Jump to content
VeiJari

Sanitize input->get()

Recommended Posts

Hello forum, this is my first security related post, so I'm a bit of a newbie.

I understand that when I have direct front-input from user I should sanitize the input, but how about when I use a secret key for showing a API for a third-party supplier? Should I sanitize the input->get() key?

I've tested this issue and I tried ?key=<?php echo $page->field; ?> And without adding any sanitization it comes back: /?key=<?php%20echo%20$page->field;%20?>

So can I rely on this, or should I still use $sanitizer just in case?

 

Thanks for the help!

Share this post


Link to post
Share on other sites
14 hours ago, VeiJari said:

I understand that when I have direct front-input from user I should sanitize the input, but how about when I use a secret key for showing a API for a third-party supplier? Should I sanitize the input->get() key?

I've tested this issue and I tried ?key=<?php echo $page->field; ?> And without adding any sanitization it comes back: /?key=<?php%20echo%20$page->field;%20?>

So can I rely on this, or should I still use $sanitizer just in case?

What you're seeing there is just what happens between browser and server, i.e. spaces getting replaced by %20. If you're echoing the value, it won't get executed as PHP code (you'd have to call eval or something similar to get that effect), but it could still allow HTML or JavaScript through – which is probably also something you don't want to allow. For an example, see what happens if you set the key value as <script>alert("hi")</script> instead.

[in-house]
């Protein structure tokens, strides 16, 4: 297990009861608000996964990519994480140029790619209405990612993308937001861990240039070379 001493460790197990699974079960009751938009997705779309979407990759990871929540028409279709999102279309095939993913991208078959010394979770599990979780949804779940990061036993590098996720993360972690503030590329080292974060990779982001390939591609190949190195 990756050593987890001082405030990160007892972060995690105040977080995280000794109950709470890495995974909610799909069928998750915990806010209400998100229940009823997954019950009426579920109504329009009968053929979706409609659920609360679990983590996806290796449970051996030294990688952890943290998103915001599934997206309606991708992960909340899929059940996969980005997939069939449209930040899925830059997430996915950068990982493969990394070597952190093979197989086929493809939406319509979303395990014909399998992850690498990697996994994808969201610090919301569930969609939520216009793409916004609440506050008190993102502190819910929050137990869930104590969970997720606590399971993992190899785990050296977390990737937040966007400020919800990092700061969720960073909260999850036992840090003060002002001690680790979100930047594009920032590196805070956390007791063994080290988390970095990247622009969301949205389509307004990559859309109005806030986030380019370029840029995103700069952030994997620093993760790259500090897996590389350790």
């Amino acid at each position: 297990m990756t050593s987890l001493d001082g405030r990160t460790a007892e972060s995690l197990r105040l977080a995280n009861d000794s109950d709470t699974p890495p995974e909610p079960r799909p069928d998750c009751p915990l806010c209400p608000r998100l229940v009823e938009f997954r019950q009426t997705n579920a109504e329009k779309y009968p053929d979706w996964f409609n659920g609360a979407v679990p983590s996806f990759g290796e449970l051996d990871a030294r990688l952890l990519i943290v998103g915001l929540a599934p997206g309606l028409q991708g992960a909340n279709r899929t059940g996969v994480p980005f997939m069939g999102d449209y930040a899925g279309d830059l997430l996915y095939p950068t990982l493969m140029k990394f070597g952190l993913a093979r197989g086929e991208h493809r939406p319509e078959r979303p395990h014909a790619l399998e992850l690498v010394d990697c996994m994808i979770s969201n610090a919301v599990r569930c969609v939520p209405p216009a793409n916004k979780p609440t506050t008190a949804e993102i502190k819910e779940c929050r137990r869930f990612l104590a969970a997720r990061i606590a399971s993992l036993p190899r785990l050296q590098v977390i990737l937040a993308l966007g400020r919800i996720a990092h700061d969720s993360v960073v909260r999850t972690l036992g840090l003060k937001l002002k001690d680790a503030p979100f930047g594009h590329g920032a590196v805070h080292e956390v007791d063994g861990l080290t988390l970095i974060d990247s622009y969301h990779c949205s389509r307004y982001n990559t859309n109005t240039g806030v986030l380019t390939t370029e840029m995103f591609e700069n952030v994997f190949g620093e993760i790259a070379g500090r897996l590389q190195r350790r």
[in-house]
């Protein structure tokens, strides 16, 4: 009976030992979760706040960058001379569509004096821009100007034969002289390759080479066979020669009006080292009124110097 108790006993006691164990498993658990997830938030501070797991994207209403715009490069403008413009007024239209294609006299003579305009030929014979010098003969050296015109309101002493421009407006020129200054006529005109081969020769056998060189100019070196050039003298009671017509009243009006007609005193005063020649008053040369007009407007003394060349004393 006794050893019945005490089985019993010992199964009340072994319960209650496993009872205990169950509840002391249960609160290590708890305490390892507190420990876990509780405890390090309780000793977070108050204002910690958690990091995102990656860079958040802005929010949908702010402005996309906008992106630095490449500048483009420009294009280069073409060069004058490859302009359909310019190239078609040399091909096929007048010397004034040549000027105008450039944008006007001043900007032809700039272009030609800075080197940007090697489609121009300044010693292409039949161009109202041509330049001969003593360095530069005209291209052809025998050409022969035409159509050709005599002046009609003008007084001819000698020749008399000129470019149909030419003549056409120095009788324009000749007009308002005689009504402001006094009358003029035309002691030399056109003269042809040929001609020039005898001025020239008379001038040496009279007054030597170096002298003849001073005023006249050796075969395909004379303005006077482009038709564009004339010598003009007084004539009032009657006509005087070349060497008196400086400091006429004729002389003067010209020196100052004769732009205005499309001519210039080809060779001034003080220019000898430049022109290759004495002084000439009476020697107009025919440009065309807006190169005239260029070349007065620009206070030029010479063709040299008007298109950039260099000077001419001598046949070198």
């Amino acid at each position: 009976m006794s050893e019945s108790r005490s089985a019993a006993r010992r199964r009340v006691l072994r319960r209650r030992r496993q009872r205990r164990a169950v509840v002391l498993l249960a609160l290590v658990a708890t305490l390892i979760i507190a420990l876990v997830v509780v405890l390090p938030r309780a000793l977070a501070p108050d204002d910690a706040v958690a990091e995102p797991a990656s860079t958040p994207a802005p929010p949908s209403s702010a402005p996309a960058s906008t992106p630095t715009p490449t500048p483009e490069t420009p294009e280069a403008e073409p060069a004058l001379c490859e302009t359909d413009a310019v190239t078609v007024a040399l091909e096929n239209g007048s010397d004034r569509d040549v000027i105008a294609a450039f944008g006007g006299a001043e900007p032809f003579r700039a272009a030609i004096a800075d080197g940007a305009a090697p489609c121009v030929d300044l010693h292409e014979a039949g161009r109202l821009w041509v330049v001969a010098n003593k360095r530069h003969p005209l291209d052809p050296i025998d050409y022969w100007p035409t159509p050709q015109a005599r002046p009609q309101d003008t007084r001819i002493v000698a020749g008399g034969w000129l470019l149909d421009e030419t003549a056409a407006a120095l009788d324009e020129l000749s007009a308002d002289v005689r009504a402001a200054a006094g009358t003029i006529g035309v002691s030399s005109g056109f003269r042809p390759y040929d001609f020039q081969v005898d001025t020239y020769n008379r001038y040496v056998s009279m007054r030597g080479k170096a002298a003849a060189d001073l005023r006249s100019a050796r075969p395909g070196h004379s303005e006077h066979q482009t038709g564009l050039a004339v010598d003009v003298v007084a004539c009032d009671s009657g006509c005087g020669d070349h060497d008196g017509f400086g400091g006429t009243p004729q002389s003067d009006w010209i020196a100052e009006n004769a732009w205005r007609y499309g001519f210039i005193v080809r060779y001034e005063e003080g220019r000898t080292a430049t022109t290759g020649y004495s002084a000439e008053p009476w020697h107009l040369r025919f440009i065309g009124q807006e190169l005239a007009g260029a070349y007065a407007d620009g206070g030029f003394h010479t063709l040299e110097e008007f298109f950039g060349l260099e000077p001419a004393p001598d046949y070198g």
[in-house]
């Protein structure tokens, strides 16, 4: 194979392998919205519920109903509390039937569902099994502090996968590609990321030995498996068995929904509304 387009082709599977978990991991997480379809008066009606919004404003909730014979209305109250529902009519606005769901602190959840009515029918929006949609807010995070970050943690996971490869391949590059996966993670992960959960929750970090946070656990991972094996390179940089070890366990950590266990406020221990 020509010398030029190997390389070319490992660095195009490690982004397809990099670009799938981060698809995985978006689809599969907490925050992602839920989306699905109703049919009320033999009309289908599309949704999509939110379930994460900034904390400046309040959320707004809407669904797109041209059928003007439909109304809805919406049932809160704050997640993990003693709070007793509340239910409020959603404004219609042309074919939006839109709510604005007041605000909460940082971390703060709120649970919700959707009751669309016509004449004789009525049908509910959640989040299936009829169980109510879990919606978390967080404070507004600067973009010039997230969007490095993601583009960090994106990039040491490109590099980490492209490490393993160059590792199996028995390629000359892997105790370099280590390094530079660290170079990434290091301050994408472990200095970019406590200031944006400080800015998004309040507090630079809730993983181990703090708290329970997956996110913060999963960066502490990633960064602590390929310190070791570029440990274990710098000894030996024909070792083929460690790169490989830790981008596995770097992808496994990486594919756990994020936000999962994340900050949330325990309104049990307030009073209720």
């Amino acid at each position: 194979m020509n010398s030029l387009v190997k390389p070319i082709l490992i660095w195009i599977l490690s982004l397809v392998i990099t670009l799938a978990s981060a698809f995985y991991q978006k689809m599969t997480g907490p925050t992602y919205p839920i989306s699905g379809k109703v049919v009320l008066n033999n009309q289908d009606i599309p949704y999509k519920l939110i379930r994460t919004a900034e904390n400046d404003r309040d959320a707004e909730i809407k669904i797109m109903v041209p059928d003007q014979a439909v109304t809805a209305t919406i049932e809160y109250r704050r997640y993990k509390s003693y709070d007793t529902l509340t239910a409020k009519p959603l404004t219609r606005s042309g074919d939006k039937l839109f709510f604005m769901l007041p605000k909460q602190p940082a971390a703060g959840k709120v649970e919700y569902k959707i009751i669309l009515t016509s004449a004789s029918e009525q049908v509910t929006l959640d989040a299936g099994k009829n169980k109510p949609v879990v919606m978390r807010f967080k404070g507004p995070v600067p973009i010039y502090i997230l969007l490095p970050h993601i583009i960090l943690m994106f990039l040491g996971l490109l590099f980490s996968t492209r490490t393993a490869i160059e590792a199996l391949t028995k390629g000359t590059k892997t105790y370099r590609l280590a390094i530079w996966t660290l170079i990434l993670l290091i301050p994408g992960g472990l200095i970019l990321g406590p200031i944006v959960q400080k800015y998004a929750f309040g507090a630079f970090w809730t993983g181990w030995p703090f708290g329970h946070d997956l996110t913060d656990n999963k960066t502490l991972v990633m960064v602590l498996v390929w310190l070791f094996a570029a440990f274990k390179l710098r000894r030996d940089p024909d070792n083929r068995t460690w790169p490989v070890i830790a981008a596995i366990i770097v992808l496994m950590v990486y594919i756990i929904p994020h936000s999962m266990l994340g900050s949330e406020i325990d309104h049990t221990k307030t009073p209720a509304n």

The general rule of thumb is to always sanitize user input 🙂

That being said, if you're certain that you're only reading the GET variable and comparing it to some pre-defined value, and you'll never store or output it as-is, then there's no real harm in not sanitizing it. As you've proven yourself, it won't get evaluated as PHP code.

  • Like 3

Share this post


Link to post
Share on other sites
On 8/5/2019 at 7:34 PM, teppo said:

What you're seeing there is just what happens between browser and server, i.e. spaces getting replaced by %20. If you're echoing the value, it won't get executed as PHP code (you'd have to call eval or something similar to get that effect), but it could still allow HTML or JavaScript through – which is probably also something you don't want to allow. For an example, see what happens if you set the key value as <script>alert("hi")</script> instead.